The profitability of banks

Banks continued making profits during the first half of 2021. They made profits not only on heavy investment in government debt securities but also on private sector credit.

Banks’ net lending to the private sector in July-June 20-21 got a boost during the second half ie January-June 2021 — when extraordinary monetary easing (carried out during March-June 2020) and fiscal stimulus package of the government had a fuller impact on credit demand with some time lag.

Between mid-March and end-June 2020, the State Bank of Pakistan (SBP) had cut its key interest rates, in quick instalments, by 650bps —from 13.25 per cent to 7.5pc. In the entire 2020-21 banks made net lending of Rs766 billion to the private sector. But the bulk of this lending was made in Jan-June 2021. Between July-Dec 2020, credit demand had remained slower as the economy was experiencing a pandemic-triggered recession. (In 2019-20 ie between July 2019 and June 2020 Pakistan’s GDP growth remained negative by 0.5pc).

With the pickup in credit demand from January this year, volumes of non-performing loans of banks should have increased which, in turn, should have increased provisioning against these loans. But that did not happen because of the easing of regulations of non-performing loans permitted by the central bank during March-June 2020 and even afterwards.

The central bank had selectively eased these conditions to provide temporary relief to the Covid-19 hit private sector. And, the federal government had backed up the move with credit guarantees and by picking up part of the interest payments on bank loans of these sectors including agriculture and small and medium enterprises (SME).

During the first half of 2021, after-tax profits of Pakistan’s 18 listed banks grew 13pc year-on-year to Rs134bn, according to a Topline Securities research report. The profits were up “on strong deposit growth, rising non-interest income and lower provisioning,” notes Umair Naseer who authored the report.

During the second quarter (April-June 2021), too, banks’ after-tax profits showed 14pc growth compared to the second quarter of 2020 and 8pc growth over the first quarter (Jan-March 2021), the report reveals. The 13pc year-on-year growth in banks’ post-tax profits in Jan-June 2021 occurred despite a modest 2pc decline in their net interest income because non-interest income increased and non-interest expenses shrank.

On face value, these numbers look good — if not impressive. But while looking at bank-wise breakup of after-tax profits in the 2Q2021, one notices that six out of the 18 banks rather reported a net decline in after-tax profits. And, even among the 12 banks that made post-tax profits growth in profit rates oscillated between a wide range of 1pc and 74pc.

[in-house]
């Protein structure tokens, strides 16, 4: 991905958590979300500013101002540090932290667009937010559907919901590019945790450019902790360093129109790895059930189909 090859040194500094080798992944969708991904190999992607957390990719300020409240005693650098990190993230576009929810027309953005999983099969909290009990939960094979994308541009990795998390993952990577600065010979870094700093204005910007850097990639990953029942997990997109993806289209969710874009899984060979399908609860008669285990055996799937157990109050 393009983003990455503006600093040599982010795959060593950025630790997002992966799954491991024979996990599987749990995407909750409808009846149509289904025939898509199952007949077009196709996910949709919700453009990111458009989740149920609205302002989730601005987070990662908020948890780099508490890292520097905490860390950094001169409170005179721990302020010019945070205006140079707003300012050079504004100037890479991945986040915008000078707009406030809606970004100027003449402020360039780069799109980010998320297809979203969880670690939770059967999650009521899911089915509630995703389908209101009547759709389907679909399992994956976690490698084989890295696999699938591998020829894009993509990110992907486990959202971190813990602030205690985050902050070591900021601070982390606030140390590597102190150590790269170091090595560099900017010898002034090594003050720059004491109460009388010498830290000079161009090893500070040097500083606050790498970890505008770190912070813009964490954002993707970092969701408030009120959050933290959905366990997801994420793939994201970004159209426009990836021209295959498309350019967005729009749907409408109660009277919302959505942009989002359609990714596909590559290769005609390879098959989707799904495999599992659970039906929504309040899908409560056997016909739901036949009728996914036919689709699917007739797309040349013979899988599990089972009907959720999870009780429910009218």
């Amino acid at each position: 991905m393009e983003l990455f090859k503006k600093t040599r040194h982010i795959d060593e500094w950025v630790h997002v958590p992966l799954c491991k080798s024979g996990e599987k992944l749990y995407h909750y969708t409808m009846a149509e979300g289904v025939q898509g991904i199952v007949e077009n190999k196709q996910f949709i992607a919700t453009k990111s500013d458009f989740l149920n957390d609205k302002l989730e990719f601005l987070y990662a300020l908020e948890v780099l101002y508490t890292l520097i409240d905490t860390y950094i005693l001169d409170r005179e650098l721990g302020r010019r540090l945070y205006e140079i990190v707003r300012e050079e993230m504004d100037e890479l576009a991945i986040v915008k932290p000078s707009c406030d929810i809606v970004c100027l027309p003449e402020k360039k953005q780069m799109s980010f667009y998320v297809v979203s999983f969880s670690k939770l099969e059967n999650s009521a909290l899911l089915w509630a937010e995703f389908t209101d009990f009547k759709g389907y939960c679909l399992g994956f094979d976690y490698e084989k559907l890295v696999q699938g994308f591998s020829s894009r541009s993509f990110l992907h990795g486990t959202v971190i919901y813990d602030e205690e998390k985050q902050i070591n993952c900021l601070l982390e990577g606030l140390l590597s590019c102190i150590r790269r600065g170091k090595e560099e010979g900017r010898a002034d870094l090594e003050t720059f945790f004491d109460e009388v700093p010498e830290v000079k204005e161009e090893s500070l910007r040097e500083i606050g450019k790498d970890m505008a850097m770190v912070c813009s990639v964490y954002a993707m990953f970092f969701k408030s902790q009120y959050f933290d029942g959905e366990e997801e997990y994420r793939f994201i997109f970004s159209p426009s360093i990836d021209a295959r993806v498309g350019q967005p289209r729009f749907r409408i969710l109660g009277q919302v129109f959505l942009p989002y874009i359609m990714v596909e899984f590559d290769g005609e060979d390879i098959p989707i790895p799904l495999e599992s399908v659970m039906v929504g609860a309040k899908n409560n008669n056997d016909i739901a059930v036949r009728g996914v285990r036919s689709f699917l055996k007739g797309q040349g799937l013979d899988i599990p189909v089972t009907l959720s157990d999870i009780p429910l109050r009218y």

This raises questions about the operational efficiency of the banks that made very little profits. This also raises questions about what actually helped those banks whose profit rates grew phenomenally. At uncertain times like when an economy is hit by a pandemic, the banking industry should behave more responsibly. And, banks already struggling with structural, regulatory or efficiency issues should work harder to address them. At the same time, the central bank should watch more carefully what exactly is driving up profits of a few banks much faster than others. It is heartening to note, however, that all 18 banks posted some gains in their net interest income in April-June 2021.

However, the size of their profits varied depending upon the size of the banks, their level of penetration in the government debt securities market and their outreach to the private sector borrowers. Will strong deposit growth, rising non-interest income and lower provisioning — the three key drivers of growth in banks’ profits in the first half of 2021 identified by Topline Securities — continue in the second half?

Well, that depends on (1) whether the economy remains on track to achieving 4.8pc growth targeted (2) whether higher tax collection and documentation drive gains more momentum or lose some steam and (3) low-interest rates stay till June. If the economic growth starts faltering or if the ongoing efforts for higher tax collection and documentation of business transactions weaken then growth in deposits should suffer.

A measured and gradual tightening of interest rates — if it is undertaken for some time to ease inflationary pressures — should not affect the non-interest income of banks. But a sudden and sizeable monetary tightening would. Banks normally focus more on non-interest income growth when their interest incomes remain low in a lax monetary policy regime. But the tightening of interest rates gives them room to increase banking spread and they may lose focus on non-interest income.

During Jan-June 2021, banks saw their interest rate spread squeezing —from 502 basis points in Dec 2021 to 486bps in June 2021. Further continuation of ultra-loose monetary policy may result in a bit more squeezing of the spread, thus keeping banks more dependent on non-interest income. This means non-interest incomes should grow more, making an impact on banks’ profits. Banks may see growth also in interest income if they come out of their comfort zone of investing heavily in debt securities and lending to the manufacturing sector and power generation, transmission and distribution firms. (Based on the stock of loans, these two segments of borrowers owed over 71pc of banks’ total loans).

Increased lending to agriculture, SMEs of all types including those in the manufacturing sector or wholesale and retail trade and all other least-served segments of borrowers can help them raise net interest incomes, reflecting positively on their overall profits.

Related posts